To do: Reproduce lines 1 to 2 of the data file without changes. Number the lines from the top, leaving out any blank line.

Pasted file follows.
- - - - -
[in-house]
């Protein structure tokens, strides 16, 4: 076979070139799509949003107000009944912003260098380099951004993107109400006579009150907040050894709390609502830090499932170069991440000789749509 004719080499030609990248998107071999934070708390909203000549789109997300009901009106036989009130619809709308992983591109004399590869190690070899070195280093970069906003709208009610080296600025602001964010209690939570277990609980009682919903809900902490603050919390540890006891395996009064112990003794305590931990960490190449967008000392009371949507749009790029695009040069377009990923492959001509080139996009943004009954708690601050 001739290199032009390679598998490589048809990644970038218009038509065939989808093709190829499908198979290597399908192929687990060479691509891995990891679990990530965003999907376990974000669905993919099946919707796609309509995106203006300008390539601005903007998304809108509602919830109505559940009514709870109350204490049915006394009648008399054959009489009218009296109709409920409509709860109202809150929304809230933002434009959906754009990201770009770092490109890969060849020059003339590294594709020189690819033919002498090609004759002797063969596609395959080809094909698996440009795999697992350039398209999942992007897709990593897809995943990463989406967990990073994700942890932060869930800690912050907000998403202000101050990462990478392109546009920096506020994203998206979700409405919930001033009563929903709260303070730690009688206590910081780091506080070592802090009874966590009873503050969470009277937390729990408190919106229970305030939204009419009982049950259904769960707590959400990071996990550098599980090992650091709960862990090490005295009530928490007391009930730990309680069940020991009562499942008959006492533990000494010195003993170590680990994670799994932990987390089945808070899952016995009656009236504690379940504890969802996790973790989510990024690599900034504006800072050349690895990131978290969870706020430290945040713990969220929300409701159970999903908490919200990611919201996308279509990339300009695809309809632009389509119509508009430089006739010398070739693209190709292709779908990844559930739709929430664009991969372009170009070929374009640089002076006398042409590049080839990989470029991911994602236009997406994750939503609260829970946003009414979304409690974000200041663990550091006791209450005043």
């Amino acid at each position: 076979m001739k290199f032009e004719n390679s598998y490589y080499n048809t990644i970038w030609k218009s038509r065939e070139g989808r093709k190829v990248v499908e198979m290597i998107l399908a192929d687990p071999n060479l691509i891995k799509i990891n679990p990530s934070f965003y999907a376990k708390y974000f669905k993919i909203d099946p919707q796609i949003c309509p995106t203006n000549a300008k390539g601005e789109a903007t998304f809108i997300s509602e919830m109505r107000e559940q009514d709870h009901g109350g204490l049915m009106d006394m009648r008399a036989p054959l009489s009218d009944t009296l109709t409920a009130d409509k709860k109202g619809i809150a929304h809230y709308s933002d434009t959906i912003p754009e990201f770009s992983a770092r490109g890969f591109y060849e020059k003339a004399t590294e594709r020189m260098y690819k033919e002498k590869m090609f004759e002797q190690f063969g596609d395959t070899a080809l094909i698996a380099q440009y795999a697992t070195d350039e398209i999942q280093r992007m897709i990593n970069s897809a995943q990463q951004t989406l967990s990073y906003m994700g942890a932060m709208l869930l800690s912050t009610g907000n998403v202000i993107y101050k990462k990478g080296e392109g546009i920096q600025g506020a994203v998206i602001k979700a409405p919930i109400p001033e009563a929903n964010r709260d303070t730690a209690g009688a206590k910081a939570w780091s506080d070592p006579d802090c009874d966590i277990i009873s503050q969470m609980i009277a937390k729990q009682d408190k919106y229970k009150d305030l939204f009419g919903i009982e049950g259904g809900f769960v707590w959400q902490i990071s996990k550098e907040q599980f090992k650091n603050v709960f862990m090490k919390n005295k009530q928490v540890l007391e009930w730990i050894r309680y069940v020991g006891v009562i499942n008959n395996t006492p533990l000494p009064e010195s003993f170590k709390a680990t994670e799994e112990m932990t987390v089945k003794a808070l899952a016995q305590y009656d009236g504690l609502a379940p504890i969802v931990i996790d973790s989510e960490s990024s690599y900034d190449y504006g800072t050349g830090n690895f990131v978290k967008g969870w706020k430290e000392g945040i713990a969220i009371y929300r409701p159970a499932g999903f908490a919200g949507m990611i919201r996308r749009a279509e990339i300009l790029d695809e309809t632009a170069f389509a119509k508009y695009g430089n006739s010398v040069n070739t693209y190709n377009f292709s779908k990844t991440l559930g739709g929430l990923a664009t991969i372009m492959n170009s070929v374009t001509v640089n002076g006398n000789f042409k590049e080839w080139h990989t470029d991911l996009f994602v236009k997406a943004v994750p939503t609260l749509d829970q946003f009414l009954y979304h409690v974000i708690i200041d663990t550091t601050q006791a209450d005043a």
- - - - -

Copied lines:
[in-house]
């Protein structure tokens, strides 16, 4: 076979070139799509949003107000009944912003260098380099951004993107109400006579009150907040050894709390609502830090499932170069991440000789749509 004719080499030609990248998107071999934070708390909203000549789109997300009901009106036989009130619809709308992983591109004399590869190690070899070195280093970069906003709208009610080296600025602001964010209690939570277990609980009682919903809900902490603050919390540890006891395996009064112990003794305590931990960490190449967008000392009371949507749009790029695009040069377009990923492959001509080139996009943004009954708690601050 001739290199032009390679598998490589048809990644970038218009038509065939989808093709190829499908198979290597399908192929687990060479691509891995990891679990990530965003999907376990974000669905993919099946919707796609309509995106203006300008390539601005903007998304809108509602919830109505559940009514709870109350204490049915006394009648008399054959009489009218009296109709409920409509709860109202809150929304809230933002434009959906754009990201770009770092490109890969060849020059003339590294594709020189690819033919002498090609004759002797063969596609395959080809094909698996440009795999697992350039398209999942992007897709990593897809995943990463989406967990990073994700942890932060869930800690912050907000998403202000101050990462990478392109546009920096506020994203998206979700409405919930001033009563929903709260303070730690009688206590910081780091506080070592802090009874966590009873503050969470009277937390729990408190919106229970305030939204009419009982049950259904769960707590959400990071996990550098599980090992650091709960862990090490005295009530928490007391009930730990309680069940020991009562499942008959006492533990000494010195003993170590680990994670799994932990987390089945808070899952016995009656009236504690379940504890969802996790973790989510990024690599900034504006800072050349690895990131978290969870706020430290945040713990969220929300409701159970999903908490919200990611919201996308279509990339300009695809309809632009389509119509508009430089006739010398070739693209190709292709779908990844559930739709929430664009991969372009170009070929374009640089002076006398042409590049080839990989470029991911994602236009997406994750939503609260829970946003009414979304409690974000200041663990550091006791209450005043």